The atmospheric concentrations of GHGs and the resultant warming potentials can be estimated by the Model for the Assessment of Greenhouse Gas-Induced Climate Change (MAGICC), a carbon cycle and climate change model developed by Wigley et al. (1994).

Table IV-4: Shadow prices for international trade in the B2 marker (1990US$/GJ).

Table IV-5: Ranges of extraction costs for the four SRES regions in the B2 marker (1990US$/GJ).

Year Gas Coal Oil Year Gas Coal Oil


Figure IV-4 illustrates the IIASA integrated modeling framework and shows how the models are linked (Nakicenovic, et al., 1998). Of the six models shown in Figure IV-4, four (SG, MESSAGE, MACRO, and MAGICC) were used for the formulation and analysis of SRES scenarios, including the B2 marker scenario. In addition the MESSAGE model was used to quantify all four scenario groups of the A1 storyline and scenario family and a number of scenarios of the B1 storyline and scenario family. Altogether, the IIASA team formulated nine SRES scenarios, including the B2 marker.

Figure IV-4:IIASA integrated modeling framework (Nakicenovic, et al., 1998).

The other two models shown in Figure IV-4, RAINS and BLS, were not used to model the SRES scenarios. RAINS (Alcamo et al., 1990) is a simulation model of sulfur and NOx emissions, their subsequent atmospheric transport, chemical transformations of those emissions, deposition, and ecological impacts. BLS (Fischer et al., 1988, 1994) is a sectorial macro-economic model that accounts for all major inputs (such as land, fertilizer, capital, and labor) required for the production of 11 agricultural commodities.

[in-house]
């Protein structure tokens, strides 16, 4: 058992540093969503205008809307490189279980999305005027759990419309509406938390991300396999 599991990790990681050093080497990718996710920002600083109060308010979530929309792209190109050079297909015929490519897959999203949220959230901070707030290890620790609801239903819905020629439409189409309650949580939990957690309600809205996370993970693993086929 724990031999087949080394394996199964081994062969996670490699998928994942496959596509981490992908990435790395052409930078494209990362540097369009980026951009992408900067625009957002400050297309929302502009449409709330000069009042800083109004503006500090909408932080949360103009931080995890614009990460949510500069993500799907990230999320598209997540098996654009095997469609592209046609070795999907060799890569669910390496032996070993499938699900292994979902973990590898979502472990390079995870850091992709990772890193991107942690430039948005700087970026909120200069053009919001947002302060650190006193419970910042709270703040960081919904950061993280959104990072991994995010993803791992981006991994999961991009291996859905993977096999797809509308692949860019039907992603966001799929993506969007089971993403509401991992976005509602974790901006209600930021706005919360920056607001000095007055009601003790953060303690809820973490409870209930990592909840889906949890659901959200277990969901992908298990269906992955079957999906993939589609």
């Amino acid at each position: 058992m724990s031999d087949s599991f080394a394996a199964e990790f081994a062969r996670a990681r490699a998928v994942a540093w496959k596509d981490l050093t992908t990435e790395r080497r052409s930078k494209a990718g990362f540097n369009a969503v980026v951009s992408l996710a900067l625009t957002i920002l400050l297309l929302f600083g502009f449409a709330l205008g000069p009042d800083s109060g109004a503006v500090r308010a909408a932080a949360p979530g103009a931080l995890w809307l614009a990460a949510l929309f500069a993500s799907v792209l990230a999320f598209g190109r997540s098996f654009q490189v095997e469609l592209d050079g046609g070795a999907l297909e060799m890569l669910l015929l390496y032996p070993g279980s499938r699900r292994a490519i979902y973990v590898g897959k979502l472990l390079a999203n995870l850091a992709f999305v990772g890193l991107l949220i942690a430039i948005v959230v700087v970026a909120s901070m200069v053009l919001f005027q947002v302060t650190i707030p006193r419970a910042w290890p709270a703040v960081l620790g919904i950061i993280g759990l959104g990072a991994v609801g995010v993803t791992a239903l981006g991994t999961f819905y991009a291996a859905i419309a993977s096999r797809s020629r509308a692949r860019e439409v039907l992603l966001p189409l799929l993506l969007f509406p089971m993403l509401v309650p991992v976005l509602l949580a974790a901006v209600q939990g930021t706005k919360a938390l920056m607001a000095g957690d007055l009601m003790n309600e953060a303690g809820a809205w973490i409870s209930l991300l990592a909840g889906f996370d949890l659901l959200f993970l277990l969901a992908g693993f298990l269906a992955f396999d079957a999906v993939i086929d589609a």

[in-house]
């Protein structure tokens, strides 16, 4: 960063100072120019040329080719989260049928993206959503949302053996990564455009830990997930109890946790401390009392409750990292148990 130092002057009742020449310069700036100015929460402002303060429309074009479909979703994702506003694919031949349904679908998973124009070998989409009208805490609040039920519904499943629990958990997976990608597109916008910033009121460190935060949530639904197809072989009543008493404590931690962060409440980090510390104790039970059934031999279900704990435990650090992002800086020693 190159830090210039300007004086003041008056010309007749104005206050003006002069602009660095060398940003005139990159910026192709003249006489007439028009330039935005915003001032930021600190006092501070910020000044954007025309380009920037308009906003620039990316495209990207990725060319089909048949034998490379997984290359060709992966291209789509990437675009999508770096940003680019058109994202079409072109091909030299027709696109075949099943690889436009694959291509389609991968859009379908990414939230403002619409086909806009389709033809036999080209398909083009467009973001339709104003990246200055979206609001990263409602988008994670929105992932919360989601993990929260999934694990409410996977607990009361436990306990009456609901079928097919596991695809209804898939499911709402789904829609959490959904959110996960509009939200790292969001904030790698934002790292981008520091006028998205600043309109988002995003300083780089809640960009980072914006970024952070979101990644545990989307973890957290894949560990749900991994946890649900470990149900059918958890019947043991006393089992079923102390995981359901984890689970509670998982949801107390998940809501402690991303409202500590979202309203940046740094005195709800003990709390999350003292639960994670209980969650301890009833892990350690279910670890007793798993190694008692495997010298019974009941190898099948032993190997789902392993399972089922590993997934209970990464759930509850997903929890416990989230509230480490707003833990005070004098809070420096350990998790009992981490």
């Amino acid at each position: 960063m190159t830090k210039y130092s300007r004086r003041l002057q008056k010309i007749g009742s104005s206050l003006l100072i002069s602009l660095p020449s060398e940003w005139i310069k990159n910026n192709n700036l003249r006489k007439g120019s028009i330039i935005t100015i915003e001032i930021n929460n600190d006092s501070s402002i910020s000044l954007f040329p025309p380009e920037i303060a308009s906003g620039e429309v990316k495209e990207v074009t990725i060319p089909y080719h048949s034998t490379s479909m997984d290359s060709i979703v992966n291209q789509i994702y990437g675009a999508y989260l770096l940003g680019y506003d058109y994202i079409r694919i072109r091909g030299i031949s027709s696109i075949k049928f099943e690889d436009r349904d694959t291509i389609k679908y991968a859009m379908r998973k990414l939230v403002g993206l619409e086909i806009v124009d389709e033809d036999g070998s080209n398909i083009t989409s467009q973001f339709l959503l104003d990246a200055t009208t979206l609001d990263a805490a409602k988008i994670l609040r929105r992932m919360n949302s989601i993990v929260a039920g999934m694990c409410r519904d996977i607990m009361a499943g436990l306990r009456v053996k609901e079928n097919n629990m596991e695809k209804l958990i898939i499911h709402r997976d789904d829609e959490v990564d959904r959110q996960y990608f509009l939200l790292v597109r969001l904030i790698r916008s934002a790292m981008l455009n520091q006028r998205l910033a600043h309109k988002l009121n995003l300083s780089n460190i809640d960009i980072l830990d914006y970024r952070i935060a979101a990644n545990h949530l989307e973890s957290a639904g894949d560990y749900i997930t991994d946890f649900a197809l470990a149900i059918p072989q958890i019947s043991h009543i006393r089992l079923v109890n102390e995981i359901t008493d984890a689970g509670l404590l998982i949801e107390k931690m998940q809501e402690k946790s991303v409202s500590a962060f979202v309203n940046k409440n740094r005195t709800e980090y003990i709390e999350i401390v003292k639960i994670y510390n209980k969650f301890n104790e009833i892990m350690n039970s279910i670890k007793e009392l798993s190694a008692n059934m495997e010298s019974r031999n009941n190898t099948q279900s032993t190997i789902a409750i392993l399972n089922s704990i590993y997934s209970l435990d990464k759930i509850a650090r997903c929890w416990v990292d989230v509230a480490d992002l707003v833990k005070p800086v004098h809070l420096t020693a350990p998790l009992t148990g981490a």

The IIASA model set covers energy sector and industrial emission sources only. Agricultural and land-use related emissions for the B2 marker scenario and other SRES scenarios were derived from corresponding quantifications by the AIM model. They are consistent with the energy-related emissions because they are based on assumptions about the main driving forces that are in line with those in the quantifications with the MESSAGE model.

More detailed information can be obtained by referring to the web site: http://www.iiasa.ac.at/Research/ECS/.

Table IV-6: Assumptions on cumulative resources and extraction costs as used in MARIA (source: based on Rogner, 1997).

Natural Gas
  Grade A-C Grade D-E Grade I-III Grade IV-VIII Grade I-III Grade IV-VIII

World occurrences
< 4.4
< 4.4

(1) Resources are in ZJ and extraction costs are in 1990US$/GJ (in the model itself costs are given in 1990US$/barrel oil equivalent).
(2) Coal resources include brown coal.
(3) Grade I-III and Grade A-C, conventional resources; Grade I and A, proved recoverable reserves; Grade II and B, additional recoverable resources; Grade III and C, additional speculative (identified) reserves.
(4) Grade IV, enhanced recovery, Grade V-VIII, unconventional resources and reserves; Grade VII-VIII, additional occurrences; Grade D-E, additional resources.